EVERYMAN THEATRE, HAMPSTEAD.-1.111: SHAW SEASON.
IT is a delight to see Mr. Shaw's plays well acted. Nowhere are his peculiar qualities better displayed than in Major Barbara and Candida, perhaps the two most emotionally successful of his plays. Both of them have been, on the whole, most success- fully dealt with by the Everyman Company. I am inclined to think that there never was a more dexterous playwright than Mr. Shaw, a man who was more completely master of the stage ; he seems to me in this to surpass even Otway and Dryden (he is certainly their master in subtlety), and to exceed the most accomplished writers of the present time. His characters never run away with him ; they always seem completely flexible in his hand, and he has besides the nicest knack of making an emotional situation out of a purely intellectual one. The emo- tion is, of course, always what we might call secondary passion. Of the primary emotions Mr. Shaw has little or nothing to say. With him even sex and hunger—our two most primitive instincts—are shown only in this secondary aspect. I mean, for instance, Candida loves her James with her head and her fancy rather than her heart. The poet Eugene Marchbanks is perhaps as near to primary emotion as any Shavian. As for Barbara Undershaft and Adolphus Cusins, their affection is never in the least convincing. Nor is that of Andrew Unclershaft for his daughter. The love of hunting intellectual marks leaves them with no time far natural primary emotion. How- ever, they do not need it ; it would, in fact, interfere with the clarity of the play if we ever really believed Adolphus' assertions
of his passionate desire for Barbara. -
Miss Dorothy Massingham at the Everyman made an admir- able Barbara. Tall and dominating, sometimes looking very plain, sometimes beautiful and never pretty, she always gave the correct Barbara impression of being cleverer with her head than with her heart. Barbara is, of course, a much easier Part to play than that of Candida, of which rdie Miss Muriel
Pratt gave an interesting performanoe, representing, one, side of Candicta's character only—a sort. of silhouette rendering.
I wish Mr.. Macdermott, who designed the scenery for Mader Barbara, had observed' interiors rather more closely. Lady. Britomart's library at Wilton Crescent was completely wrong, so indeed was the-room in which .Candidahadinstalled her James, for Candida was, above all; a splendid housewife and. would have made the room, not onlY comfortable, but beautiful. It would have had a sok* air : in its. austere way, this room was like. a prison.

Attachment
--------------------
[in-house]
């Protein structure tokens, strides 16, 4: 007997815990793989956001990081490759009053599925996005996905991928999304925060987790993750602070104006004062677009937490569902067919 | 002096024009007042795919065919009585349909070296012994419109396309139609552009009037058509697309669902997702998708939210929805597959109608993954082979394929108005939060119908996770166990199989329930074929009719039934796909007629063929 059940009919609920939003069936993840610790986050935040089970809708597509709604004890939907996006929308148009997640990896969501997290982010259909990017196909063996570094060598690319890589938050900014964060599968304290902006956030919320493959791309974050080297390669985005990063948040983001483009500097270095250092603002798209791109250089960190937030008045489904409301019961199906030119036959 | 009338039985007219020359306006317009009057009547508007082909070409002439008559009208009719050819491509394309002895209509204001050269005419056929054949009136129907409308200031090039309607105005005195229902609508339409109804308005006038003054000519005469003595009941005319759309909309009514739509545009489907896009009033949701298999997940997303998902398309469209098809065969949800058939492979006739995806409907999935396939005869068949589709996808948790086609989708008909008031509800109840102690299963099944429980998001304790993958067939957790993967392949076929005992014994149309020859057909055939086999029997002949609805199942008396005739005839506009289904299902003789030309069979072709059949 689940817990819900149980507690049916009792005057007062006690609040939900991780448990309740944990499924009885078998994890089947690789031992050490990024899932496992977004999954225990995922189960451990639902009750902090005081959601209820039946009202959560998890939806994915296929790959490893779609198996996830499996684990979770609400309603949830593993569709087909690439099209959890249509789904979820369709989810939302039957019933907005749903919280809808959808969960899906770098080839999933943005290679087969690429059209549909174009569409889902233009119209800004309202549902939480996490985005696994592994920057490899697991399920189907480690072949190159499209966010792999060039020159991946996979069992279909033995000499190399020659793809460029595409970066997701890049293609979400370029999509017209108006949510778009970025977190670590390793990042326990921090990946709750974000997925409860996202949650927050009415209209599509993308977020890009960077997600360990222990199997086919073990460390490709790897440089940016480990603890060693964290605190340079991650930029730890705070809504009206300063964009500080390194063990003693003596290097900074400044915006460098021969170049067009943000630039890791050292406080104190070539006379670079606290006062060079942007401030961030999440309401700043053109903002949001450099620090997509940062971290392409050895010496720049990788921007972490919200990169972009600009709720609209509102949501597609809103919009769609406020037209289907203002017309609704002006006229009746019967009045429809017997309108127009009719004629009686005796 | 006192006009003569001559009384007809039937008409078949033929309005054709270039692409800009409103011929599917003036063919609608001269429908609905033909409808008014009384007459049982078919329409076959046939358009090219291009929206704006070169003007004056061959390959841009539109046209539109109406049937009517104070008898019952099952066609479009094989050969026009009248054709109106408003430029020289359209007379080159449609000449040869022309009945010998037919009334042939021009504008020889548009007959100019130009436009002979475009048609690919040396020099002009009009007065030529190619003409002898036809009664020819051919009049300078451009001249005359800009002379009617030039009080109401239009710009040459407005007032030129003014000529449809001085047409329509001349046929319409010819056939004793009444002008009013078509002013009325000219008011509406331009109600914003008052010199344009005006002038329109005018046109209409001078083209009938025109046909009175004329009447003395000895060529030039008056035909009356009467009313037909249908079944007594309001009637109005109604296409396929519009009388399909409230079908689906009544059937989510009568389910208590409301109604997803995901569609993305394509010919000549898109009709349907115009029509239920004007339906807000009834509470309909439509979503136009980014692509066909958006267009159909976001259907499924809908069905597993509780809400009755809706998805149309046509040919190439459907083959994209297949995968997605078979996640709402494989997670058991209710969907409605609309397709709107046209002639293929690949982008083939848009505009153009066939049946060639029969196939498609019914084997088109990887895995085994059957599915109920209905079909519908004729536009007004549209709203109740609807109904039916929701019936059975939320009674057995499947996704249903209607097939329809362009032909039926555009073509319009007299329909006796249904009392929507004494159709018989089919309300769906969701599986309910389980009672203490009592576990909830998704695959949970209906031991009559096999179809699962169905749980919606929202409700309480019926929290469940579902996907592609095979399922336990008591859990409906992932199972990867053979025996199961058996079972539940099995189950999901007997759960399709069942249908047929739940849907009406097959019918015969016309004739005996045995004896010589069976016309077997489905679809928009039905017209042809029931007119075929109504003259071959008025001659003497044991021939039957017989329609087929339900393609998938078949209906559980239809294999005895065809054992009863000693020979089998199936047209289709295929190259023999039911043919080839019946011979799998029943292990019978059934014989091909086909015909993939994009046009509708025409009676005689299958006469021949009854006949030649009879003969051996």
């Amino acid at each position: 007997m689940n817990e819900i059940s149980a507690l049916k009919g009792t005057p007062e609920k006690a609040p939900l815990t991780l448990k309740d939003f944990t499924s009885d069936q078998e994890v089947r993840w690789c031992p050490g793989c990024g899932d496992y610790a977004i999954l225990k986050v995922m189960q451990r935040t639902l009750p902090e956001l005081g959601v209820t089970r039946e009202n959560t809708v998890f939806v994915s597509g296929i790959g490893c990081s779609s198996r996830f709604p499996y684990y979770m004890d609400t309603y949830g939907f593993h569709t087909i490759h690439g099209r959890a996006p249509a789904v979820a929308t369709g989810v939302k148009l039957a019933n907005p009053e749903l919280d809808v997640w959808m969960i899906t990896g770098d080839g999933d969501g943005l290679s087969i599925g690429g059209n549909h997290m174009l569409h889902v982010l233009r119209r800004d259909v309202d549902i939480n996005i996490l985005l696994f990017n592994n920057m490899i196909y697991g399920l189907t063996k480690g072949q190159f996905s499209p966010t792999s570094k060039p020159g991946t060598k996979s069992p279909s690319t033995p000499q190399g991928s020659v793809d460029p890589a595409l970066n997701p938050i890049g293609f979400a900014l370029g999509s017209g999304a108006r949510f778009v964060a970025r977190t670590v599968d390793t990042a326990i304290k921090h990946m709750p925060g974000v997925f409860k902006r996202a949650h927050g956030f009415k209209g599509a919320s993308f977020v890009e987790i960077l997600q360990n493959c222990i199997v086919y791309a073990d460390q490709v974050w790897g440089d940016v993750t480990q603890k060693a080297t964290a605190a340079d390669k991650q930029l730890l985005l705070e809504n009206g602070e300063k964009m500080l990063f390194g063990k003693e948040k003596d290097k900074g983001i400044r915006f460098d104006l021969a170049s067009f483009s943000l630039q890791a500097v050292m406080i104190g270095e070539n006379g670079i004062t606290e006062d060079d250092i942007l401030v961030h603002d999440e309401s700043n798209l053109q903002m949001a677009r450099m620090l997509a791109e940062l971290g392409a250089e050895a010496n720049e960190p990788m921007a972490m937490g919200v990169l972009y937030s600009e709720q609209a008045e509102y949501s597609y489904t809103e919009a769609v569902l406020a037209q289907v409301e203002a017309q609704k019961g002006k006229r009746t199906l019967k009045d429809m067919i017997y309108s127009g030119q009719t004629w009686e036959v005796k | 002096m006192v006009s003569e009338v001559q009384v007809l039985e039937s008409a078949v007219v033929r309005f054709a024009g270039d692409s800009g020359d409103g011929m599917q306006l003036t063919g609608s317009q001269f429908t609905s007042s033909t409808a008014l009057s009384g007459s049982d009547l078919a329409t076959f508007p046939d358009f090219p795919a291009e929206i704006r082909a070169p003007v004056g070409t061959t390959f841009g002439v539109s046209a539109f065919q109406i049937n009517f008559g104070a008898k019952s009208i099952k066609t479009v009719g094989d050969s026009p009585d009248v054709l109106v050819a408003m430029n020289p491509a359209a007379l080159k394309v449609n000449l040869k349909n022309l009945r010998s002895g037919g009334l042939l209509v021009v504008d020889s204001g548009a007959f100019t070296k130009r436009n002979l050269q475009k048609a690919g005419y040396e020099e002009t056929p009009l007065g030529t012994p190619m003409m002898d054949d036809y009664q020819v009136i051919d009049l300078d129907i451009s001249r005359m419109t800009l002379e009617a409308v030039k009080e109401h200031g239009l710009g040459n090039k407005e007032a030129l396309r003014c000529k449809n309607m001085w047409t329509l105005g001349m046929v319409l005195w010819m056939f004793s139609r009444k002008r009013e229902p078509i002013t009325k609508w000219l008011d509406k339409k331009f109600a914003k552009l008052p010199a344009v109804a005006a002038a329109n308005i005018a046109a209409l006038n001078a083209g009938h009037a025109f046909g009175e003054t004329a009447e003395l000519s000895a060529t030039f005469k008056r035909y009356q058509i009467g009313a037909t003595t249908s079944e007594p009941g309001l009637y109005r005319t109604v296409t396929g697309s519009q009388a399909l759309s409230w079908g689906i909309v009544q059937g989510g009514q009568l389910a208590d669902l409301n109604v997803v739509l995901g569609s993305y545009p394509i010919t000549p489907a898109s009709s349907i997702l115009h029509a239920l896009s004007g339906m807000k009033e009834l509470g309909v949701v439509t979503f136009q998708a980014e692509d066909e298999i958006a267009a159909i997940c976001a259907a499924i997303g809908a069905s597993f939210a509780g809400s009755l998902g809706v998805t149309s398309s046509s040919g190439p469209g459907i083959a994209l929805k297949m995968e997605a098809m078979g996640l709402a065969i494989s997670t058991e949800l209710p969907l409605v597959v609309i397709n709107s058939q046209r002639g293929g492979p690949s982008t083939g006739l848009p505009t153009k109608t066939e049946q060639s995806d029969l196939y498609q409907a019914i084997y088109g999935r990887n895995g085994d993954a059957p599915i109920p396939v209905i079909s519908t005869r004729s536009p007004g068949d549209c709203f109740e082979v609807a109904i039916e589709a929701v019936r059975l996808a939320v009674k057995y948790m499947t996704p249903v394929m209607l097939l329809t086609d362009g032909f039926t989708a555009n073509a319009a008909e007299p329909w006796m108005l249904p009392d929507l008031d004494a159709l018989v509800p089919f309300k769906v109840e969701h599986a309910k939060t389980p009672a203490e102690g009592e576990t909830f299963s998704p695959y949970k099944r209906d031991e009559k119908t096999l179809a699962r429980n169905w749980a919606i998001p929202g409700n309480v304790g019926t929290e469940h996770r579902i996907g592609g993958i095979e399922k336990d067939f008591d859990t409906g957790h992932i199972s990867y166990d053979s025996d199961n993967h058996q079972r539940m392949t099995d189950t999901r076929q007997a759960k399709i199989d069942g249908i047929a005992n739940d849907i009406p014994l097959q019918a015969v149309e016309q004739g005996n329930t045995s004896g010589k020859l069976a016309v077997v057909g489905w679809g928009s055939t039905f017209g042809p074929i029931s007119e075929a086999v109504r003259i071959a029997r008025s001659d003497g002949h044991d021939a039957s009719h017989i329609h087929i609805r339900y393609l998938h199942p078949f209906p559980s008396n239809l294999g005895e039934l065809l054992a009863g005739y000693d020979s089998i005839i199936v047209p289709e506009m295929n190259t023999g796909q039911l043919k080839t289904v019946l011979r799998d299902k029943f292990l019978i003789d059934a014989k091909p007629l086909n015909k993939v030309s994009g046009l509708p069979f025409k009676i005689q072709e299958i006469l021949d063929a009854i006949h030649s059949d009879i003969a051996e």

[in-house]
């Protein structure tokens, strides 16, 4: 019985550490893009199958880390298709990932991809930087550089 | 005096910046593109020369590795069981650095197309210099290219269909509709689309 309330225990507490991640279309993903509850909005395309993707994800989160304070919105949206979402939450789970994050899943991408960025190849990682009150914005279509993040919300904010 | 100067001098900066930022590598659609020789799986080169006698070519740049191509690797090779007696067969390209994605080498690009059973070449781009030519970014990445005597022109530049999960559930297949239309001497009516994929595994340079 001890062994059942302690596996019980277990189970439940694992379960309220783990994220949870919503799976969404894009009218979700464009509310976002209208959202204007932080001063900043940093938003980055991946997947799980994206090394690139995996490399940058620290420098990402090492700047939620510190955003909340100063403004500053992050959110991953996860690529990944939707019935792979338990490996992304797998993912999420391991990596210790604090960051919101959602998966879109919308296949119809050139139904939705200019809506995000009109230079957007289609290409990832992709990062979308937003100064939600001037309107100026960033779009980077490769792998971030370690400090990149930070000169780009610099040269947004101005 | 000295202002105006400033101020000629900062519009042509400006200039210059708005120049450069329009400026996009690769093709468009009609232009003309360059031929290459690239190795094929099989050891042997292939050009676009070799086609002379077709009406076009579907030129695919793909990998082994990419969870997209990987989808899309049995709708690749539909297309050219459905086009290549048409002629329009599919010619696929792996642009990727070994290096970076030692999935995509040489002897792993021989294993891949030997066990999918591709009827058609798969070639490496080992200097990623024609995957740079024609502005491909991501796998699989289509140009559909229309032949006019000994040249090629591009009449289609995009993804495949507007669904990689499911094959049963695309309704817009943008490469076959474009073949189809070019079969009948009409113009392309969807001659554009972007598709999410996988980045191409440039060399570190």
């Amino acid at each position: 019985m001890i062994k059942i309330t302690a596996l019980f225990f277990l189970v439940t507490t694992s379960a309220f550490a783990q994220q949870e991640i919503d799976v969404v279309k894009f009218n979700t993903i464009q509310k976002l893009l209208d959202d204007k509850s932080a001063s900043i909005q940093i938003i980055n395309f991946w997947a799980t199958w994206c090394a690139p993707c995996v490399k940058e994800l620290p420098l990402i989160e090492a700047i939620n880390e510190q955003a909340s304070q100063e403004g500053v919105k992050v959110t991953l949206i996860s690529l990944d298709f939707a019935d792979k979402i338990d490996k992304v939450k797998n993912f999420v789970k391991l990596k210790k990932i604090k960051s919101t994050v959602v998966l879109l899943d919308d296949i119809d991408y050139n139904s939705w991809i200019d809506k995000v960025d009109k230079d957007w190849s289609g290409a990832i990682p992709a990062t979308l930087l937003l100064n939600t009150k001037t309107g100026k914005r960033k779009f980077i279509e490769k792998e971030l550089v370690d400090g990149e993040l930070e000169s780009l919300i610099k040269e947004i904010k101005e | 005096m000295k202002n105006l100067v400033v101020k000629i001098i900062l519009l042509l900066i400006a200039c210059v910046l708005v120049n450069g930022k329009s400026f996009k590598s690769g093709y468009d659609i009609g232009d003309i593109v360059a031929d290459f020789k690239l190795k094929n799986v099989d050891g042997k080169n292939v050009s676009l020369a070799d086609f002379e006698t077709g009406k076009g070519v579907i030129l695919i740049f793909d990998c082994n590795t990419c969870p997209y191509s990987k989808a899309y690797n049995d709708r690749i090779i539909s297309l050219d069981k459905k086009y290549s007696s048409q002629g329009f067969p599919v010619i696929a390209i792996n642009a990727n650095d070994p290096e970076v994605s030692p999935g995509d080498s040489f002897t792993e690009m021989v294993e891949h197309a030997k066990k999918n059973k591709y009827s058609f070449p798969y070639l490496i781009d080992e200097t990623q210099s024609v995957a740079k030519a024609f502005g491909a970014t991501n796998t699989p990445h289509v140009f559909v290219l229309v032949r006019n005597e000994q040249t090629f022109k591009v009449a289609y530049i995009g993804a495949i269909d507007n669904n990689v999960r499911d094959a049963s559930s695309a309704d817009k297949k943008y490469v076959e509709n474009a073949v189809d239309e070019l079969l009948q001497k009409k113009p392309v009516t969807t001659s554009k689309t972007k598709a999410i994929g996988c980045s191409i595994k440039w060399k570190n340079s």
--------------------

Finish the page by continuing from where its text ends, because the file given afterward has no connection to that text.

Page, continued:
The Wilton Crescent library, with the most disconcerting pilasters round' it, was not in the least the unduly. cosy, chintz, photograph, and flower-bedecked' room that Lady Britornart would, have arranged. You know the books in such a room Bound volumes of the Badminton Magazine,. Rogers' /ta/y, Tennyson (tmcut),,a Puseyite or evangelical sermon or two, The A BC of Bridge, The Universe Explained. (in four volumes, 1832), and Somebody's Collected Speeches. However, the yard. of the West Ham Salvation Army Shelter and' the scene at the Under, shafts' Munition Works were both excellent : the last with a very pleasing lighting effect, the lights cast strongly on the back- wall of the stage, throwing up the actors in silhouette; this. suited Miss Dorothy Massinghant exactly. I am sorry Mr.. Nicholas Hannen, who made such a good Eugene Marchbanks,. should have been got up as an old man with mutton-chop whiskers for Andrew Undershaft. " The Prince of Darkness "- was surely the very antithesis of this stage "heavy father" 1" With such an appearance Adolphus Civeins! Bacchanalian night out with his fixture father-in-law is made to seem. incredible.
Nothing, by the way, could have been better than Mr. Felix Aylmer's interpretation of the Greek professor. He was perfect, and' there was not a movement or an intonation which should have been otherwise.
What a pity that we were. given a total twenty-five minutes! wait during Major Barbara—there are two ten-minute and one five-minute intervals. We could willingly have substituted a curtain for Lady Britomart's unprepossessing library, and we could have done with less solid seeming scenery altogether. To wait is to break the continuity of the play, and besides, I would have given a good deaf to be able to start back on my journey. from Hampstead earlier; TARN.